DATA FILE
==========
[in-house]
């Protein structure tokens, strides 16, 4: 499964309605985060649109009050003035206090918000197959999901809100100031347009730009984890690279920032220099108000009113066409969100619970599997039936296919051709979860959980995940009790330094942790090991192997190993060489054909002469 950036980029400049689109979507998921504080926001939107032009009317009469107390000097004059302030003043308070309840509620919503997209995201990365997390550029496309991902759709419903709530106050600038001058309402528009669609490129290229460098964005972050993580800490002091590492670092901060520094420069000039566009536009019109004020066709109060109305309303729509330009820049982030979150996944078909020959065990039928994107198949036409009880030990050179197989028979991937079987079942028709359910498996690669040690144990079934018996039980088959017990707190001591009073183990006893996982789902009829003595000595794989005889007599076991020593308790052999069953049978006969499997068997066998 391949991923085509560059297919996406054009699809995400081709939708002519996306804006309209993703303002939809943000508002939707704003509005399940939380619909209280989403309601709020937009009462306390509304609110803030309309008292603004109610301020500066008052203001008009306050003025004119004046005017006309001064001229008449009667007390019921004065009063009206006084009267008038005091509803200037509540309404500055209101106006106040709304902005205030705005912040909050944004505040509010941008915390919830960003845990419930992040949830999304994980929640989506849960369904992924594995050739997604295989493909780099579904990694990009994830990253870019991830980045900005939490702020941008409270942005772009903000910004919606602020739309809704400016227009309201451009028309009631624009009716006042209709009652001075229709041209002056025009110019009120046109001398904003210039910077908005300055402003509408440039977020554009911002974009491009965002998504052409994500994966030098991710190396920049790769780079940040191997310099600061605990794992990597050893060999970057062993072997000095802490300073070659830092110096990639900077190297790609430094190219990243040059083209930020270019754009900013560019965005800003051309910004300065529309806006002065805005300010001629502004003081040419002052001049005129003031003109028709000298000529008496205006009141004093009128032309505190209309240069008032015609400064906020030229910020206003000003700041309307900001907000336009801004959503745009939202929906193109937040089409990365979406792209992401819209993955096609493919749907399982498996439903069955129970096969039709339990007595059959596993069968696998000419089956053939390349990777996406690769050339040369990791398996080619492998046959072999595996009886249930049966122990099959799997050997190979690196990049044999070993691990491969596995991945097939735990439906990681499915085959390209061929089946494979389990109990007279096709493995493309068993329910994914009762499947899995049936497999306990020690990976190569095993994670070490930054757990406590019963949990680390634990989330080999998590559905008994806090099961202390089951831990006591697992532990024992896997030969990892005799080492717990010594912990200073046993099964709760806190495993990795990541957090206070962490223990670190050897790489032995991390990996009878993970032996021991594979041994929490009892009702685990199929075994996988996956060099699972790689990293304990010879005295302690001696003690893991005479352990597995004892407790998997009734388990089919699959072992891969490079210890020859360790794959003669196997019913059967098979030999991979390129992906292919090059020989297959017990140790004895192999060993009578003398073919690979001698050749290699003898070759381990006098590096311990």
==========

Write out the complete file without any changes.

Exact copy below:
[in-house]
């Protein structure tokens, strides 16, 4: 499964309605985060649109009050003035206090918000197959999901809100100031347009730009984890690279920032220099108000009113066409969100619970599997039936296919051709979860959980995940009790330094942790090991192997190993060489054909002469 950036980029400049689109979507998921504080926001939107032009009317009469107390000097004059302030003043308070309840509620919503997209995201990365997390550029496309991902759709419903709530106050600038001058309402528009669609490129290229460098964005972050993580800490002091590492670092901060520094420069000039566009536009019109004020066709109060109305309303729509330009820049982030979150996944078909020959065990039928994107198949036409009880030990050179197989028979991937079987079942028709359910498996690669040690144990079934018996039980088959017990707190001591009073183990006893996982789902009829003595000595794989005889007599076991020593308790052999069953049978006969499997068997066998 391949991923085509560059297919996406054009699809995400081709939708002519996306804006309209993703303002939809943000508002939707704003509005399940939380619909209280989403309601709020937009009462306390509304609110803030309309008292603004109610301020500066008052203001008009306050003025004119004046005017006309001064001229008449009667007390019921004065009063009206006084009267008038005091509803200037509540309404500055209101106006106040709304902005205030705005912040909050944004505040509010941008915390919830960003845990419930992040949830999304994980929640989506849960369904992924594995050739997604295989493909780099579904990694990009994830990253870019991830980045900005939490702020941008409270942005772009903000910004919606602020739309809704400016227009309201451009028309009631624009009716006042209709009652001075229709041209002056025009110019009120046109001398904003210039910077908005300055402003509408440039977020554009911002974009491009965002998504052409994500994966030098991710190396920049790769780079940040191997310099600061605990794992990597050893060999970057062993072997000095802490300073070659830092110096990639900077190297790609430094190219990243040059083209930020270019754009900013560019965005800003051309910004300065529309806006002065805005300010001629502004003081040419002052001049005129003031003109028709000298000529008496205006009141004093009128032309505190209309240069008032015609400064906020030229910020206003000003700041309307900001907000336009801004959503745009939202929906193109937040089409990365979406792209992401819209993955096609493919749907399982498996439903069955129970096969039709339990007595059959596993069968696998000419089956053939390349990777996406690769050339040369990791398996080619492998046959072999595996009886249930049966122990099959799997050997190979690196990049044999070993691990491969596995991945097939735990439906990681499915085959390209061929089946494979389990109990007279096709493995493309068993329910994914009762499947899995049936497999306990020690990976190569095993994670070490930054757990406590019963949990680390634990989330080999998590559905008994806090099961202390089951831990006591697992532990024992896997030969990892005799080492717990010594912990200073046993099964709760806190495993990795990541957090206070962490223990670190050897790489032995991390990996009878993970032996021991594979041994929490009892009702685990199929075994996988996956060099699972790689990293304990010879005295302690001696003690893991005479352990597995004892407790998997009734388990089919699959072992891969490079210890020859360790794959003669196997019913059967098979030999991979390129992906292919090059020989297959017990140790004895192999060993009578003398073919690979001698050749290699003898070759381990006098590096311990």